The Internet is not dead, but if you pose the question, then you’ll be sure to pique the interest of many an art and tech nerd. In the latest issue of e-flux, artist Hito Steyerl ponders about the death of the Internet and finds that it’s “undead and it’s everywhere.” Like a zombie. [e-flux]
I guess this is what the Russian police do when they’re not beating up gay people. [Youtube]
More on Russia: On Sunday, Performance artist Pyotr Pavlensky nailed down his testicles in the Red Square to protest Russia’s police state. On the one hand, this could just be an instance of WTF Performance Art. More likely, though, it points to the increasingly desperate measures taken by artists against the State; Russian theatre director Kirill Serebrennikov called Pavlensky’s act a “powerful gesture of absolute despair.” Pavlensky is due in court today. [The Guardian]
A warning for non-profits: Make sure you know who the bidders at your fundraising auction. A Banksy painting donated to Housing Works received a bid of $615,000, but the work’s bidder quickly ducked out of sight. The non-profit eventually found a buyer, but not after irking many of the other bidders. [The New York Times]
This is the best seventh-grade fan fiction I’ve ever heard. Ashton Kutcher needs to pay this girl a visit. (Paddy) [Wifey-TV]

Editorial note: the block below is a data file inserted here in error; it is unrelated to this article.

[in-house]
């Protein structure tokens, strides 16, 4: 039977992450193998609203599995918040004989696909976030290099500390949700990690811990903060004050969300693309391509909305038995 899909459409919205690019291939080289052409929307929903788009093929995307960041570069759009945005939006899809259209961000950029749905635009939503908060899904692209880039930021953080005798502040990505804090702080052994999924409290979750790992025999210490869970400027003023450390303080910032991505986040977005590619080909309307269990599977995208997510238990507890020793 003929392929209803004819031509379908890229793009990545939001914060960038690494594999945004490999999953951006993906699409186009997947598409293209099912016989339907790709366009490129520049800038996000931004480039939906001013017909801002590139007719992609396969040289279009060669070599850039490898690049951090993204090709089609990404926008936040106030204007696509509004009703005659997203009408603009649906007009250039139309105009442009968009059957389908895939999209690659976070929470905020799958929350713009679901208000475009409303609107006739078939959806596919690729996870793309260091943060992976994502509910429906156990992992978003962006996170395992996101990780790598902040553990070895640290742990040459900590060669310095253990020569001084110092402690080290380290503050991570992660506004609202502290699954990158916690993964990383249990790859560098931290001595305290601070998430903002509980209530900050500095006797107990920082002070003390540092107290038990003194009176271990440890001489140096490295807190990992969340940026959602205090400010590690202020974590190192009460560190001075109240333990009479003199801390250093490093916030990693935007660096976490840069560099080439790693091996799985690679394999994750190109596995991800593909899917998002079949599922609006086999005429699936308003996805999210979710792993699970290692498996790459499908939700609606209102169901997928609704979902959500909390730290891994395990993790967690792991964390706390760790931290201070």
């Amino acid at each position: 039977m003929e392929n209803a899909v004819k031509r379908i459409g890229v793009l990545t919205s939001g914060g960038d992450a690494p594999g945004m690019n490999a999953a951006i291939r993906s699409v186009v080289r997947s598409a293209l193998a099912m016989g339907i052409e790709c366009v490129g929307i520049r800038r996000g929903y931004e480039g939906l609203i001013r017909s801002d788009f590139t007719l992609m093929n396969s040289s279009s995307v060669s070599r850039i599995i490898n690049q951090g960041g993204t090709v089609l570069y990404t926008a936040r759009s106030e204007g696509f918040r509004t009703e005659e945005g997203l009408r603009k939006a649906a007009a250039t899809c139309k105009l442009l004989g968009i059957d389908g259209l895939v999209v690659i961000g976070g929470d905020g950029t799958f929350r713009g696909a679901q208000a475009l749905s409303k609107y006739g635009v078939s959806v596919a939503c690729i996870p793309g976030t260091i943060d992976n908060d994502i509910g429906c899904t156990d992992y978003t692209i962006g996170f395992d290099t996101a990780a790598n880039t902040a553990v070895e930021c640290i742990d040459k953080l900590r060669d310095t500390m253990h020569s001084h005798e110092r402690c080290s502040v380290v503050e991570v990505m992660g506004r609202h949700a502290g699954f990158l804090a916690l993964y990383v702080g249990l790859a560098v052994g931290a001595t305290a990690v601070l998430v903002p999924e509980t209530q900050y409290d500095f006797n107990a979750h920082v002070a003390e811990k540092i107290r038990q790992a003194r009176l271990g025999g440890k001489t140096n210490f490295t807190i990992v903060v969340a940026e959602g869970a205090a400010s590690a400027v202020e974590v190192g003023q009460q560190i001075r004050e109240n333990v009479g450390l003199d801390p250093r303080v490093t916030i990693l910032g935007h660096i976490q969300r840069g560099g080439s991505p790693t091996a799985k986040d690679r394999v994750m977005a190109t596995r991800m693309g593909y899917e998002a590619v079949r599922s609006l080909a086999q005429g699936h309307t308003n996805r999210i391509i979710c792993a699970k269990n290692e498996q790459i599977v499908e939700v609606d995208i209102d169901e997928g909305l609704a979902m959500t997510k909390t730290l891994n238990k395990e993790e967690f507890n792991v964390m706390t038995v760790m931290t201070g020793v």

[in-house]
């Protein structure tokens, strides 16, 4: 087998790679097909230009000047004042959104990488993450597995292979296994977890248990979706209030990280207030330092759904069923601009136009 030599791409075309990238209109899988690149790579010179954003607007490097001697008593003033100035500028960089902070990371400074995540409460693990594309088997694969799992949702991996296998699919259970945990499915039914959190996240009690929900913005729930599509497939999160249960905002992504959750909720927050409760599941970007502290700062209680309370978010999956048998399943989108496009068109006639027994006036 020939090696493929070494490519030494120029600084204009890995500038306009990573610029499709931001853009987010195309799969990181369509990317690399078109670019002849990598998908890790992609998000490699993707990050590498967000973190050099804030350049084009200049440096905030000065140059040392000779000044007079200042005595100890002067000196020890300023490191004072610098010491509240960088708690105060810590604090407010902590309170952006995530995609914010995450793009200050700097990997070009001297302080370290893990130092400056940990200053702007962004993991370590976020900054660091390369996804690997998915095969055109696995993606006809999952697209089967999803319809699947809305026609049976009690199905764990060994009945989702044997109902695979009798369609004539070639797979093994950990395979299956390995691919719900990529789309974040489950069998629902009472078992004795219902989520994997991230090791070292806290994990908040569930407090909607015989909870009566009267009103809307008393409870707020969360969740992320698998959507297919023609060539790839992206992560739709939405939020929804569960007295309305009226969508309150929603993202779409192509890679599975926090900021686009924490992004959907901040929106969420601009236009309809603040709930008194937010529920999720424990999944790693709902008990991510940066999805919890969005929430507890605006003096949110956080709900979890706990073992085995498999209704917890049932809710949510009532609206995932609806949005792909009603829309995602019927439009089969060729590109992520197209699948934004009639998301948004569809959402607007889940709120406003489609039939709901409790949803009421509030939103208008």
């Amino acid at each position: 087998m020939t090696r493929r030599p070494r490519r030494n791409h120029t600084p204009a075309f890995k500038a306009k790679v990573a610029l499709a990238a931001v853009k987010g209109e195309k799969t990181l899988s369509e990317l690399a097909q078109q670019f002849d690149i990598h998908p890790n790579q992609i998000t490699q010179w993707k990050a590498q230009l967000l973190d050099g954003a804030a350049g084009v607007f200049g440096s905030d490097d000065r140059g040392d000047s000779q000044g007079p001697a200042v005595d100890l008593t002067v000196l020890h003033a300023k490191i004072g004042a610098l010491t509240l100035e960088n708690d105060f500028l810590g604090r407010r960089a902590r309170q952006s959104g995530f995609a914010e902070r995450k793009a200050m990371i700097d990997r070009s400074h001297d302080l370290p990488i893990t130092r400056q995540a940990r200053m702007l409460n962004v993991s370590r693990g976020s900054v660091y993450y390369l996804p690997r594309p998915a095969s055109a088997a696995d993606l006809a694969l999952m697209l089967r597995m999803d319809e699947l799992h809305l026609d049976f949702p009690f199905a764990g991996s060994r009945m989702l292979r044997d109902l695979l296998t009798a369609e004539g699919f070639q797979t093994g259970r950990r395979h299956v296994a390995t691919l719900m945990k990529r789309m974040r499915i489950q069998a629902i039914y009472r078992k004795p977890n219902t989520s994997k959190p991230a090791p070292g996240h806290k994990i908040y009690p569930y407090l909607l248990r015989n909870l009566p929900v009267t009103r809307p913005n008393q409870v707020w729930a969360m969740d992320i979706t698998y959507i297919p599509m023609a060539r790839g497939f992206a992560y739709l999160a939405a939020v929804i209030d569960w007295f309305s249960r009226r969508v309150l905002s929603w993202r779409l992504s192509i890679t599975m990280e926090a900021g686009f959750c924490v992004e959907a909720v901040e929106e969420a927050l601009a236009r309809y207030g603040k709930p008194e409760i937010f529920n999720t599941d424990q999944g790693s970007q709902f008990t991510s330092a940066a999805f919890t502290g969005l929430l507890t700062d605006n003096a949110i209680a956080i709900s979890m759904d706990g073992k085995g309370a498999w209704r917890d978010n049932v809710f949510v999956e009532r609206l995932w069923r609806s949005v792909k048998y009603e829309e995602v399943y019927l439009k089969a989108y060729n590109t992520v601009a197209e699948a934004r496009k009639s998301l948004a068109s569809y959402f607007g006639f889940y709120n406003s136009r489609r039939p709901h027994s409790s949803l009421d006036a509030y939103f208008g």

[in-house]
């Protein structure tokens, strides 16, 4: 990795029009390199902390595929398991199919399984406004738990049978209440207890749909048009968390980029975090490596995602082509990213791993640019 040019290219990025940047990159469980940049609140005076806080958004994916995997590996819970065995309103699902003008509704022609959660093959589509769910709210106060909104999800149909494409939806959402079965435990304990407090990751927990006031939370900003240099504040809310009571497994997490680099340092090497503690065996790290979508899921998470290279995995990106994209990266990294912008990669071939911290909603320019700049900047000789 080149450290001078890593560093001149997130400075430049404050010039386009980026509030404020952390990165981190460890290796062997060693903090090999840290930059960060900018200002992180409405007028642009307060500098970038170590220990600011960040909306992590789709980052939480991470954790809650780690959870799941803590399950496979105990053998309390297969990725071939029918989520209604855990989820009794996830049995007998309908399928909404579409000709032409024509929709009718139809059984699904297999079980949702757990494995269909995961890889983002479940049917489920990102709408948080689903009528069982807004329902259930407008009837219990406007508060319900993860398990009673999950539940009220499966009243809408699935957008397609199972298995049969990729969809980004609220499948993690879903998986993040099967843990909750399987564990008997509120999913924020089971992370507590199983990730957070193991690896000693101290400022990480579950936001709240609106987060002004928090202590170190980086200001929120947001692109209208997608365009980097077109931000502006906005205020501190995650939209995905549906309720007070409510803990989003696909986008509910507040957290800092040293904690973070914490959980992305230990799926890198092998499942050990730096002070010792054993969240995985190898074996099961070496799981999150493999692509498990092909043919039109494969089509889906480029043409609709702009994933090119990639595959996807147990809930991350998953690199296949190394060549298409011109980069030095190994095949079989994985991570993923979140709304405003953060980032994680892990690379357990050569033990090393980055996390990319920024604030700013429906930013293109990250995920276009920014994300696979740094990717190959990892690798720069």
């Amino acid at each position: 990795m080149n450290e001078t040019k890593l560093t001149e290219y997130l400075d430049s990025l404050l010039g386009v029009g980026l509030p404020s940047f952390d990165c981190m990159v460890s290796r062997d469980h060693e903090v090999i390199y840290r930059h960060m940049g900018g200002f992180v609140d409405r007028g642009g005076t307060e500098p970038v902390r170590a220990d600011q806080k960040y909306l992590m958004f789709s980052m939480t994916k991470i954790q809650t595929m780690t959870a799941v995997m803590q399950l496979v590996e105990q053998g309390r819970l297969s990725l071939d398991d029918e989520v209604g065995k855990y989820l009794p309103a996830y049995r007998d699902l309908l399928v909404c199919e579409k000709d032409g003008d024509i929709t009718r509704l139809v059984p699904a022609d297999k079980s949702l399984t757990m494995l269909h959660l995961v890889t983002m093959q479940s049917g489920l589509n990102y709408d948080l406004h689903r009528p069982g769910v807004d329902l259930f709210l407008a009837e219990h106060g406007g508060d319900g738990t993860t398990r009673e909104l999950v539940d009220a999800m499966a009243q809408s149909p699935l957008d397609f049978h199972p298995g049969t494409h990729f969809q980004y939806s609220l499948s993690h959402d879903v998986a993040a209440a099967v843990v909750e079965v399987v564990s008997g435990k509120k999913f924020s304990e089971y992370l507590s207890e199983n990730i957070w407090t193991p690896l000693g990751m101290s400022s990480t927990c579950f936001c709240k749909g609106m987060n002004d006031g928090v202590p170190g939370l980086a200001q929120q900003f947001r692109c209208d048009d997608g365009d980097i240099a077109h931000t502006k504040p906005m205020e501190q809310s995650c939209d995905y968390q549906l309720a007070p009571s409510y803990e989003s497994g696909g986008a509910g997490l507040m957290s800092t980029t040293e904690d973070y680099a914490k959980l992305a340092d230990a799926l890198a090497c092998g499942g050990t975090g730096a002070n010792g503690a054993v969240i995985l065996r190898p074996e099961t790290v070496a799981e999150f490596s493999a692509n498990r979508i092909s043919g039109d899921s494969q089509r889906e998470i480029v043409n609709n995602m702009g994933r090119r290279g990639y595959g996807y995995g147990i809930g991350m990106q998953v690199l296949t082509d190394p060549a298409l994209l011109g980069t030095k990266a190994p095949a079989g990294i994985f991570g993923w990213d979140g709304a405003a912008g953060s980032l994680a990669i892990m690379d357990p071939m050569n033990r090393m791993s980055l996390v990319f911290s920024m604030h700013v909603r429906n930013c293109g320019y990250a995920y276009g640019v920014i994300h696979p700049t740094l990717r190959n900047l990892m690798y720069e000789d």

The founders of the Dia Art Foundation have filed suit to stop the foundation’s current administration from selling artworks in Dia’s collection.That sale is scheduled to take place this Wednesday at Sotheby’s, and could raise up to $20 million to build an acquisitions fund. [Art in America]
Brian Eno talks with Grayson Perry about art. Both claim to be terrible at delegating. [New Statesman]
Gallerist Janet Borden’s thoughts on the Aperture Foundation’s Instagram auction, held two weeks ago: “Instagram pictures tend to be stupid, but then, so did Xeroxes of people’s butts.” [Matthew Leifheit for Feature Shoot]
No more indoor screenings; this week, we are very busy and important people. Chelsea’s bringing the mega-openings. Prolific emerging artists are everywhere, and Transfer Gallery is back in action. And all through fashion week, the PowerSuit Boutique is making PowerSuits for all of us.
TED was the favored talk style of the Friday afternoon portion of the Creative Time Summit. In 8 minutes or less, speakers delivered inspirational, arms-length examples ending with a suggestion or a rhetorical question. But past that and the fact that too much time was spent on Nato’s pants, a few speakers offered concrete ideas.